American money may change, which would entail more than just an enlarged purple five as seen on new $5 bills.
On Tuesday, the U.S. Court of Appeals ruled 2 to 1 that paper money is inaccessible to blind people since different denominations cannot be distinguished by touch. Following this ruling, the Department of the Treasury may decide on how to redesign the currency. Over 100 other countries vary the size of bills based on value or include other features to help the blind, according to an Associated Press article.
The U.S. government is against the ruling, seeing the currency redesign as an economic and undue burden, according to AP.
The government needs to get over their reluctance to spend money to change the currency, said Catherine Kudlick, professor of history, who is legally blind.
“We spend billions on things less valuable than this,” Kudlick said.
The National Federation of the Blind denounced the court ruling. Mary Willows, a teacher with the National Federation of the Blind of California, said she agrees with the NFB opinion.
“The position of the [NFB] on the accessible currency is that there are more critical issues facing the blind, like quiet electric cars that make no sounds when blind people are crossing the street,” Willows said. “We consider that more of a critical issue than if you can feel the money in your wallet.”
The American Council of the Blind is of a different camp. After the court ruled in favor of currency changes, the ACB president, Mitch Pomerantz said this is a positive step forward.
“This is a tremendous victory for the ACB and for every blind and visually impaired person living in the United States today and in the future,” Pomerantz said in a press-release.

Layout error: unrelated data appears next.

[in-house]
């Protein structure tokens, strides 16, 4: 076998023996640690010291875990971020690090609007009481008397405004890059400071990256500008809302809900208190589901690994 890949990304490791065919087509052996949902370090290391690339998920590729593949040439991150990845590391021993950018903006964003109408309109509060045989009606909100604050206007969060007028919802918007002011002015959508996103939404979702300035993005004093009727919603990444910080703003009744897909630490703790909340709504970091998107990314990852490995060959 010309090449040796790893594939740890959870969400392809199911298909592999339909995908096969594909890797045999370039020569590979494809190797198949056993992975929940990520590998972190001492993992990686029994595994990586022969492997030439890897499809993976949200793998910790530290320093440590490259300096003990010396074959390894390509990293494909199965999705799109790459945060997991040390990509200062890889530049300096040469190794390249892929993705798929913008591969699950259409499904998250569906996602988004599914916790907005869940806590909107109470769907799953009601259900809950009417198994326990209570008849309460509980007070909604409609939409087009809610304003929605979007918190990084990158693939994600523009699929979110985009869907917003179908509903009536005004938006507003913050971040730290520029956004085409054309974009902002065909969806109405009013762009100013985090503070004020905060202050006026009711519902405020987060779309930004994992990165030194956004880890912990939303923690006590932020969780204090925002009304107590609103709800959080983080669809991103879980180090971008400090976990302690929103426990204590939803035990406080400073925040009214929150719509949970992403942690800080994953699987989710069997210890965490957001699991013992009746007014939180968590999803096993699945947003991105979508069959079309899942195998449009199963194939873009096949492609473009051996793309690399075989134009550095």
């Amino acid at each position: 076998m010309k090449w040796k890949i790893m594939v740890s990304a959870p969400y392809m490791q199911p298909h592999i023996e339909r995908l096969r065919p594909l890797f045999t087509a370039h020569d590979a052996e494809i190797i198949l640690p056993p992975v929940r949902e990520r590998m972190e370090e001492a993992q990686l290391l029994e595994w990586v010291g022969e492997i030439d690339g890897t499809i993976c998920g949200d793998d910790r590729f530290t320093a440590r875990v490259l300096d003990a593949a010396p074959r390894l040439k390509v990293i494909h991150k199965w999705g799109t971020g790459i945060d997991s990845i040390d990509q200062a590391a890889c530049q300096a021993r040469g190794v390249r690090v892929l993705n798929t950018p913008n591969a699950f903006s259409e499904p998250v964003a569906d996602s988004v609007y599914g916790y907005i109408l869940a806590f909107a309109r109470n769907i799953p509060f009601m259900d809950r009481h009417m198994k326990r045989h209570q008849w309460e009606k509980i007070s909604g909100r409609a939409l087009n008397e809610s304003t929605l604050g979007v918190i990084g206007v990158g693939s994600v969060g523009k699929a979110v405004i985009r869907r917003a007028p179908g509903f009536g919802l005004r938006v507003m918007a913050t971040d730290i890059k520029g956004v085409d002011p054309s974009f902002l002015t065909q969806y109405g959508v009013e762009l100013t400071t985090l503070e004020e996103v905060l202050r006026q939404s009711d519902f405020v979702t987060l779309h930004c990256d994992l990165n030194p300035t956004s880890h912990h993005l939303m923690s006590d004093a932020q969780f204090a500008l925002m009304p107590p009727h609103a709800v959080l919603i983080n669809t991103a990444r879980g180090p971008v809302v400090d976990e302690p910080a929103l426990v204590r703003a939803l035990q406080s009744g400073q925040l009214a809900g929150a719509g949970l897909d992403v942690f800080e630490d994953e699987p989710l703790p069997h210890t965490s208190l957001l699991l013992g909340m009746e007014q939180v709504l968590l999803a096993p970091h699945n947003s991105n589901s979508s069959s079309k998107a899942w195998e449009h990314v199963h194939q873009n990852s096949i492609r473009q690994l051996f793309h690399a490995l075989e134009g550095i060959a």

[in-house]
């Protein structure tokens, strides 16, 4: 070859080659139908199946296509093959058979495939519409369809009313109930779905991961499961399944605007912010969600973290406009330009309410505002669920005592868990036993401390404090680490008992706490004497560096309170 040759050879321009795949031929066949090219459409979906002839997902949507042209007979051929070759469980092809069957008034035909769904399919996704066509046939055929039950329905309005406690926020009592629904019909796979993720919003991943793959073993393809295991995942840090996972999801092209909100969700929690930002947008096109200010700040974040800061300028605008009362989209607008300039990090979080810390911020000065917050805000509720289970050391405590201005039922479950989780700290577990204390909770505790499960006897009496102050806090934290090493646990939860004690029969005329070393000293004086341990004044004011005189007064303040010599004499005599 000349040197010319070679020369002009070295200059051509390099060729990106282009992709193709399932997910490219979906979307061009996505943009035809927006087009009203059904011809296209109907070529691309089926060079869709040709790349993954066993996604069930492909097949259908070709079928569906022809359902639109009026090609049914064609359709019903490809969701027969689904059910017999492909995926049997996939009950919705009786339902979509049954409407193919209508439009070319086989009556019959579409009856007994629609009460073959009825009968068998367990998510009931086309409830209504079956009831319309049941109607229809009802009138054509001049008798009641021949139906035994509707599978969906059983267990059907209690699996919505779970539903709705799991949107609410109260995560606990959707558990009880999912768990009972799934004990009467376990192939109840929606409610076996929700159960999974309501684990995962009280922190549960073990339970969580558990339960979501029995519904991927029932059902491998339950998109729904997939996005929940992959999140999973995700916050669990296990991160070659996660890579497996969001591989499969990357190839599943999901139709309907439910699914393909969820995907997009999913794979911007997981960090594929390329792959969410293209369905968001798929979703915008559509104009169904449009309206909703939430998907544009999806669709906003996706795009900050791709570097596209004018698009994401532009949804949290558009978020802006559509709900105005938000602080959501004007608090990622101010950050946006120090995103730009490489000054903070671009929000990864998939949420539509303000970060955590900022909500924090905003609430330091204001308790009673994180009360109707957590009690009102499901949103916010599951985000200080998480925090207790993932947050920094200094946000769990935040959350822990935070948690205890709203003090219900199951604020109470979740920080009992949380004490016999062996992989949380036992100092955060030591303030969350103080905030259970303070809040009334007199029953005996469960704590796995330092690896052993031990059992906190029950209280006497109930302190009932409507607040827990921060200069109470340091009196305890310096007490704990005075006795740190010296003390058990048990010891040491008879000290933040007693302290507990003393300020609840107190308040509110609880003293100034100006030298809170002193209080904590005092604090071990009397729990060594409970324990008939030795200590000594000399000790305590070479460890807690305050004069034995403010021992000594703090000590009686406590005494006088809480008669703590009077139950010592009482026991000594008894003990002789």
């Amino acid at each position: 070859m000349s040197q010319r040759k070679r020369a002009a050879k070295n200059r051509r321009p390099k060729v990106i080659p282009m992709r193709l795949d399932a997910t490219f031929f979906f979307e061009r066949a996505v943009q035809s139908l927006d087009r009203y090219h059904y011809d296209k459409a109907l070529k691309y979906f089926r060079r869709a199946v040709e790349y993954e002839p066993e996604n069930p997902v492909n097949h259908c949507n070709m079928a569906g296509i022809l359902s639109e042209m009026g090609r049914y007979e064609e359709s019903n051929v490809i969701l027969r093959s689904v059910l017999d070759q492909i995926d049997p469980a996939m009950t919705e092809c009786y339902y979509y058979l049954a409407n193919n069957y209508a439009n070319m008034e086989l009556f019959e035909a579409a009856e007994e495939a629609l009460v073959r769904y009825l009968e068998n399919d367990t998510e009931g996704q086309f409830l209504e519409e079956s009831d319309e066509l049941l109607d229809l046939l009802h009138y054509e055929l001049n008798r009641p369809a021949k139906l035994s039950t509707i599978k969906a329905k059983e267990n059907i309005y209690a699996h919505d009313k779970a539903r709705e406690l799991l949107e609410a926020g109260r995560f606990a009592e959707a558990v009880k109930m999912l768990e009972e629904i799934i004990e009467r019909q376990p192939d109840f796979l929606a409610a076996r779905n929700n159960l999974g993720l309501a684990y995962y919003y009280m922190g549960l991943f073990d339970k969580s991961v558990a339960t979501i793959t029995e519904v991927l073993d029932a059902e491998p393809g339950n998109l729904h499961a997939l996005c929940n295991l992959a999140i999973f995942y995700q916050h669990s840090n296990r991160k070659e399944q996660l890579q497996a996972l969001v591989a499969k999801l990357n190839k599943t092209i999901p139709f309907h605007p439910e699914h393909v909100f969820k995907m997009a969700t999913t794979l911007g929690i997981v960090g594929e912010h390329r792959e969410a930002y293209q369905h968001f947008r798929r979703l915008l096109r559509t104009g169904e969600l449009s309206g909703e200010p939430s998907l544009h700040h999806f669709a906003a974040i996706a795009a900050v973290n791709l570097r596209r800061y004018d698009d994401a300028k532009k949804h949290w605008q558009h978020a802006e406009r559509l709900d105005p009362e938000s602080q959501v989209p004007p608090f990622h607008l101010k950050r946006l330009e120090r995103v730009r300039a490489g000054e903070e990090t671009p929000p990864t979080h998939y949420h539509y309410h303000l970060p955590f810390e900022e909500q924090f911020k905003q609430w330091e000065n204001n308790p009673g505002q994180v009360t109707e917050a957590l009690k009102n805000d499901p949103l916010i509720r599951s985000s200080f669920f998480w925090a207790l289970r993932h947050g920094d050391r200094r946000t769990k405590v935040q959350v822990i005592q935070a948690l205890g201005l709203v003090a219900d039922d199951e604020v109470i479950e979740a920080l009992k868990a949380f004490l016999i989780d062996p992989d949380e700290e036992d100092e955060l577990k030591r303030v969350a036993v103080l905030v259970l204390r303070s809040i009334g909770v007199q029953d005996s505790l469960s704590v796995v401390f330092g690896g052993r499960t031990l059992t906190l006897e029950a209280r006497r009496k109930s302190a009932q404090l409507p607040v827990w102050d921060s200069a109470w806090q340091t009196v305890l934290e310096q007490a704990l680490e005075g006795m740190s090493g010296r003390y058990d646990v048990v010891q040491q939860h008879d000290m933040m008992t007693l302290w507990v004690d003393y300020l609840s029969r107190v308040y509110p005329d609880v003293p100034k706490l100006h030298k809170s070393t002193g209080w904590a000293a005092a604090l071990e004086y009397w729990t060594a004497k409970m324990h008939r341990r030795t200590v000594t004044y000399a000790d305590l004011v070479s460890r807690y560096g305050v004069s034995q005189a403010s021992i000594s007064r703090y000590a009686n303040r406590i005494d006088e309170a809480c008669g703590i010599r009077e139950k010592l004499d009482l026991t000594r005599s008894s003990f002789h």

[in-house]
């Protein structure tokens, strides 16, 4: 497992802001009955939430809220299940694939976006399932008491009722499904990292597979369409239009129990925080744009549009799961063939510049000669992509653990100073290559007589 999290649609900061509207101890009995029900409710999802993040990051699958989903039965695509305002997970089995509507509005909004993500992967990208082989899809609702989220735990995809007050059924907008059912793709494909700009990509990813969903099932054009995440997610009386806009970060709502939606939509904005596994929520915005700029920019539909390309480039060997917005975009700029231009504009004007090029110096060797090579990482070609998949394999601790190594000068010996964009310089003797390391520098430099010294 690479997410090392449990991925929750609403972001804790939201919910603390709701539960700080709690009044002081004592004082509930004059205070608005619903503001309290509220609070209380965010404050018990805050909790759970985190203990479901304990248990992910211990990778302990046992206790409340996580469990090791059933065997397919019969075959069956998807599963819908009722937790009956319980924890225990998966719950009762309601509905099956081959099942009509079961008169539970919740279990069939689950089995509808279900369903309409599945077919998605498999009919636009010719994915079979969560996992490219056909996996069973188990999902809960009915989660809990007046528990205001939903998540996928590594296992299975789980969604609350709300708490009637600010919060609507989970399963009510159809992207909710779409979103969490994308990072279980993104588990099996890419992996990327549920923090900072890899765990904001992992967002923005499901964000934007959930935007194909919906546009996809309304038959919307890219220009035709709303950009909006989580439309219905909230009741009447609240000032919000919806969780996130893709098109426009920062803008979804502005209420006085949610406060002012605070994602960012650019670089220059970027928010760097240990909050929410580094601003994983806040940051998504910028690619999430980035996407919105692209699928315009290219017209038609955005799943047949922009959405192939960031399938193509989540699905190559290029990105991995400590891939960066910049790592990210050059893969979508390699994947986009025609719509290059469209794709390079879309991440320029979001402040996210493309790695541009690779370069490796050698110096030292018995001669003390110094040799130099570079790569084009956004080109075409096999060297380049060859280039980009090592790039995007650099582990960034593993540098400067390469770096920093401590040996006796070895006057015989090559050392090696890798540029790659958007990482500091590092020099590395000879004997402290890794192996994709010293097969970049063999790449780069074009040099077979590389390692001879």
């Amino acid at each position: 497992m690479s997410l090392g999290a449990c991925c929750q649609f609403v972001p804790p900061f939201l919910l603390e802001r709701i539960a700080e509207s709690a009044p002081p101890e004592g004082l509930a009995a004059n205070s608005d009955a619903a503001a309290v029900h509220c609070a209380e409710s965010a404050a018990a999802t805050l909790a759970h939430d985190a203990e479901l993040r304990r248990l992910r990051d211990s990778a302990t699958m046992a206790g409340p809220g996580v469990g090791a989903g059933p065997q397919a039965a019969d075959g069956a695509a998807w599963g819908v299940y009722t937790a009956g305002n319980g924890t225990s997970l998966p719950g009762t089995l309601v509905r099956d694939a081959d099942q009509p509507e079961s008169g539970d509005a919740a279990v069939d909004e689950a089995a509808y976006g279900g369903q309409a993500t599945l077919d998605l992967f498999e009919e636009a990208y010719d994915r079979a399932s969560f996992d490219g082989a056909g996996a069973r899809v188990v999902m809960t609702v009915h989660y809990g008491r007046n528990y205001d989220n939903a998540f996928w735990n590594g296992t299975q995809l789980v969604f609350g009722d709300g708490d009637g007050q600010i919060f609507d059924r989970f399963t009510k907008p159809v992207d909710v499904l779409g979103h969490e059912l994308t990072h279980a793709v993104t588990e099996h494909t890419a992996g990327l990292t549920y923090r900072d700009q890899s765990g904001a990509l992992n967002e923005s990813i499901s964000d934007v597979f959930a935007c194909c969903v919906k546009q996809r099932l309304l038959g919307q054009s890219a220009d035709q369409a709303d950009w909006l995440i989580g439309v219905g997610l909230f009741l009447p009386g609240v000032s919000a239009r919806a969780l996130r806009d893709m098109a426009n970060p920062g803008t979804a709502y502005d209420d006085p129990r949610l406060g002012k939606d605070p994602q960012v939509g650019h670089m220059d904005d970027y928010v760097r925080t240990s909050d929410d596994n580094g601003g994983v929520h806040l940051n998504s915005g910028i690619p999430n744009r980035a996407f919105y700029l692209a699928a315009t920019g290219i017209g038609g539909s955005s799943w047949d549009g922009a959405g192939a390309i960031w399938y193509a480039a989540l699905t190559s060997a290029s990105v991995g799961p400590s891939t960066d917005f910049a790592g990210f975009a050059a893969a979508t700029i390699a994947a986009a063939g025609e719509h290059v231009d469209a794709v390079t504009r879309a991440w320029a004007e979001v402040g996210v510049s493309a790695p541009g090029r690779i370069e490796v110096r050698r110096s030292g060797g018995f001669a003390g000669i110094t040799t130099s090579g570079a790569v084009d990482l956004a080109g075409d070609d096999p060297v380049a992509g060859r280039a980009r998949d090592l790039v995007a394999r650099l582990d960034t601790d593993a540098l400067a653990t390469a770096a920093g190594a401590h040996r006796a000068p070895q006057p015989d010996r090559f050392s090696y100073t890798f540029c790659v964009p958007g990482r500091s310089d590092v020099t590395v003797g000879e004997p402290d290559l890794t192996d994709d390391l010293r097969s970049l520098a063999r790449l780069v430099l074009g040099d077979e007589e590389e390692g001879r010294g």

The NFB president, Marc Maurer, said the court ruling reinforces the misconception that blind people cannot function in society as is, according to a press release.
Brandon Young, the office manager at the Living Skills Center for the Visually Impaired in San Pablo, said he disagrees with the NFB renouncement, especially as a blind person himself who works around blind people on a daily basis.
“The NFB wants equality for blind people. While in reality, changing the money would help us in so many ways,” he said.
Ivan Schwab, professor of ophthalmology at the UC Davis Medical Center, said he did not know which side of the issue he agreed with, as he would have to see further implications of the ruling.
“But I like the concept that blind people shouldn’t be seen as cripples. Most blind people I know are adept at adapting to the situation,” Schwab said.
Despite the controversy within the blind world about the money redesign, changing paper money could help others along with the blind, such as the elderly and workers at stores or banks. The enlarged numbers already added to bills were an effort to help the visually impaired. Greater changes could help the weak-sighted even further, Kudlick said.
“You want to think of changing the money as a benefit not just for the blind but society as a whole,” Kudlick said. “Let’s make money accessible for everybody.”
SASHA LEKACH can be reached at firstname.lastname@example.org